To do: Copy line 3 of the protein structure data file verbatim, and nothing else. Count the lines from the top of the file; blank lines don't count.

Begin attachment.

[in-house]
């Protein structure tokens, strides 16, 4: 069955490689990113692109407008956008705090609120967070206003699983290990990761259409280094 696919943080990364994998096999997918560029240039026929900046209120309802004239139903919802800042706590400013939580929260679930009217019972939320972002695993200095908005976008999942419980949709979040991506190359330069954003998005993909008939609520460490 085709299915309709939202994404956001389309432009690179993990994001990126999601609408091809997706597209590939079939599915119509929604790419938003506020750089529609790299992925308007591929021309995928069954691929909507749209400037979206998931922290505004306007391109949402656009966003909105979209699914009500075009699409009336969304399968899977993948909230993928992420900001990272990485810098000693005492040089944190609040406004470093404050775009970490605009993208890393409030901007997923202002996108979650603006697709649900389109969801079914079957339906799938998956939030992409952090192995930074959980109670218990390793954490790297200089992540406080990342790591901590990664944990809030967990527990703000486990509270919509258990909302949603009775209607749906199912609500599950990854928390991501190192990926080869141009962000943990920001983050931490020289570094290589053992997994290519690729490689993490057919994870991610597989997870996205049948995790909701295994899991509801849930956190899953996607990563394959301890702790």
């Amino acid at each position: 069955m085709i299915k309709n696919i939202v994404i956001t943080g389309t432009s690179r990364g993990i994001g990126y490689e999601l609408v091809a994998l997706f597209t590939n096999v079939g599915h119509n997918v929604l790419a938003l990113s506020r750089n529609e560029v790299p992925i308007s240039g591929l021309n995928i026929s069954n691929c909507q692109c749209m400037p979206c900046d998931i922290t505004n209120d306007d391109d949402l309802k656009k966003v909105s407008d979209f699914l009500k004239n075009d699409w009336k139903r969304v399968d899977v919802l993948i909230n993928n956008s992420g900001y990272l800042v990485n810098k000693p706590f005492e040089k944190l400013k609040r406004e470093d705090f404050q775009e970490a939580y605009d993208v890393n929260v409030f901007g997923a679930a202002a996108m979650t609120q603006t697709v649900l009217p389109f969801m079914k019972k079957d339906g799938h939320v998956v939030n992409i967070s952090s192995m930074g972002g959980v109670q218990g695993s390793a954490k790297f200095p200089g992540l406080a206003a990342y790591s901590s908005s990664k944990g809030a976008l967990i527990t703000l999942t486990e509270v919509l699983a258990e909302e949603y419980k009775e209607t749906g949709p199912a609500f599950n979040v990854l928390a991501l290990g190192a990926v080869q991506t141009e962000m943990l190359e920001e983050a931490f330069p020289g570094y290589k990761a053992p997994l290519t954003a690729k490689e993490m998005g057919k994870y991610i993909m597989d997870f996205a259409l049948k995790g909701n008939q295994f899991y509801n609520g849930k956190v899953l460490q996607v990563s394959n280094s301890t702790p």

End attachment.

């Amino acid at each position: 069955m085709i299915k309709n696919i939202v994404i956001t943080g389309t432009s690179r990364g993990i994001g990126y490689e999601l609408v091809a994998l997706f597209t590939n096999v079939g599915h119509n997918v929604l790419a938003l990113s506020r750089n529609e560029v790299p992925i308007s240039g591929l021309n995928i026929s069954n691929c909507q692109c749209m400037p979206c900046d998931i922290t505004n209120d306007d391109d949402l309802k656009k966003v909105s407008d979209f699914l009500k004239n075009d699409w009336k139903r969304v399968d899977v919802l993948i909230n993928n956008s992420g900001y990272l800042v990485n810098k000693p706590f005492e040089k944190l400013k609040r406004e470093d705090f404050q775009e970490a939580y605009d993208v890393n929260v409030f901007g997923a679930a202002a996108m979650t609120q603006t697709v649900l009217p389109f969801m079914k019972k079957d339906g799938h939320v998956v939030n992409i967070s952090s192995m930074g972002g959980v109670q218990g695993s390793a954490k790297f200095p200089g992540l406080a206003a990342y790591s901590s908005s990664k944990g809030a976008l967990i527990t703000l999942t486990e509270v919509l699983a258990e909302e949603y419980k009775e209607t749906g949709p199912a609500f599950n979040v990854l928390a991501l290990g190192a990926v080869q991506t141009e962000m943990l190359e920001e983050a931490f330069p020289g570094y290589k990761a053992p997994l290519t954003a690729k490689e993490m998005g057919k994870y991610i993909m597989d997870f996205a259409l049948k995790g909701n008939q295994f899991y509801n609520g849930k956190v899953l460490q996607v990563s394959n280094s301890t702790p």